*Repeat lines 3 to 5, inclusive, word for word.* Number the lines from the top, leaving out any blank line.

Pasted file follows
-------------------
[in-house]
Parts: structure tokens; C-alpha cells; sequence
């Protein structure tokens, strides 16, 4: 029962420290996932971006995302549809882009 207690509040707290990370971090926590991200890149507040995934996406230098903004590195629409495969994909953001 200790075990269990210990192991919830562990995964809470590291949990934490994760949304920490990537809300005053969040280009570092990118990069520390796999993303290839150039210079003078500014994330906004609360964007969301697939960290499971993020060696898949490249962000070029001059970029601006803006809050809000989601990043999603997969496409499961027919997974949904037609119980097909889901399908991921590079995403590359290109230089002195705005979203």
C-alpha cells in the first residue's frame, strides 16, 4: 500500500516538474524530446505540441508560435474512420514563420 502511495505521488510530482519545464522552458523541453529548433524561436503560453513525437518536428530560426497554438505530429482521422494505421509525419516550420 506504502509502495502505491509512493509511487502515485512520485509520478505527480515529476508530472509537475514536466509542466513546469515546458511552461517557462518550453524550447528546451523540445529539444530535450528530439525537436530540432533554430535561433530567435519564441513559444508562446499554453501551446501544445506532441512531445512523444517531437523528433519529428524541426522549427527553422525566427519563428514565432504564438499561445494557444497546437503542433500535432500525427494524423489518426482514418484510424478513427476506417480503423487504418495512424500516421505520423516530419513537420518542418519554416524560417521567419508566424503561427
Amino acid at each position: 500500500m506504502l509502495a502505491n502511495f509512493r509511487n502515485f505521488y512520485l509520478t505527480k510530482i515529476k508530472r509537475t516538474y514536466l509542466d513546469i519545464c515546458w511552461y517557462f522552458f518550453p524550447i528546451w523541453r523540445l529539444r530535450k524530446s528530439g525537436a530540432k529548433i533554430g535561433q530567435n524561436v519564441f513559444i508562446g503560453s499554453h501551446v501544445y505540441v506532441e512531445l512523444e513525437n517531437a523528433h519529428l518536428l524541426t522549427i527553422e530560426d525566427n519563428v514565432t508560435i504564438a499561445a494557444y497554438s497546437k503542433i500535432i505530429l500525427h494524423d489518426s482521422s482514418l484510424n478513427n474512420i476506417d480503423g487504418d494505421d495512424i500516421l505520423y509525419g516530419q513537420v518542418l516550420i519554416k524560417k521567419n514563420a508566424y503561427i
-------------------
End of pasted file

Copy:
């Protein structure tokens, strides 16, 4: 029962420290996932971006995302549809882009 207690509040707290990370971090926590991200890149507040995934996406230098903004590195629409495969994909953001 200790075990269990210990192991919830562990995964809470590291949990934490994760949304920490990537809300005053969040280009570092990118990069520390796999993303290839150039210079003078500014994330906004609360964007969301697939960290499971993020060696898949490249962000070029001059970029601006803006809050809000989601990043999603997969496409499961027919997974949904037609119980097909889901399908991921590079995403590359290109230089002195705005979203």
C-alpha cells in the first residue's frame, strides 16, 4: 500500500516538474524530446505540441508560435474512420514563420 502511495505521488510530482519545464522552458523541453529548433524561436503560453513525437518536428530560426497554438505530429482521422494505421509525419516550420 506504502509502495502505491509512493509511487502515485512520485509520478505527480515529476508530472509537475514536466509542466513546469515546458511552461517557462518550453524550447528546451523540445529539444530535450528530439525537436530540432533554430535561433530567435519564441513559444508562446499554453501551446501544445506532441512531445512523444517531437523528433519529428524541426522549427527553422525566427519563428514565432504564438499561445494557444497546437503542433500535432500525427494524423489518426482514418484510424478513427476506417480503423487504418495512424500516421505520423516530419513537420518542418519554416524560417521567419508566424503561427
Amino acid at each position: 500500500m506504502l509502495a502505491n502511495f509512493r509511487n502515485f505521488y512520485l509520478t505527480k510530482i515529476k508530472r509537475t516538474y514536466l509542466d513546469i519545464c515546458w511552461y517557462f522552458f518550453p524550447i528546451w523541453r523540445l529539444r530535450k524530446s528530439g525537436a530540432k529548433i533554430g535561433q530567435n524561436v519564441f513559444i508562446g503560453s499554453h501551446v501544445y505540441v506532441e512531445l512523444e513525437n517531437a523528433h519529428l518536428l524541426t522549427i527553422e530560426d525566427n519563428v514565432t508560435i504564438a499561445a494557444y497554438s497546437k503542433i500535432i505530429l500525427h494524423d489518426s482521422s482514418l484510424n478513427n474512420i476506417d480503423g487504418d494505421d495512424i500516421l505520423y509525419g516530419q513537420v518542418l516550420i519554416k524560417k521567419n514563420a508566424y503561427i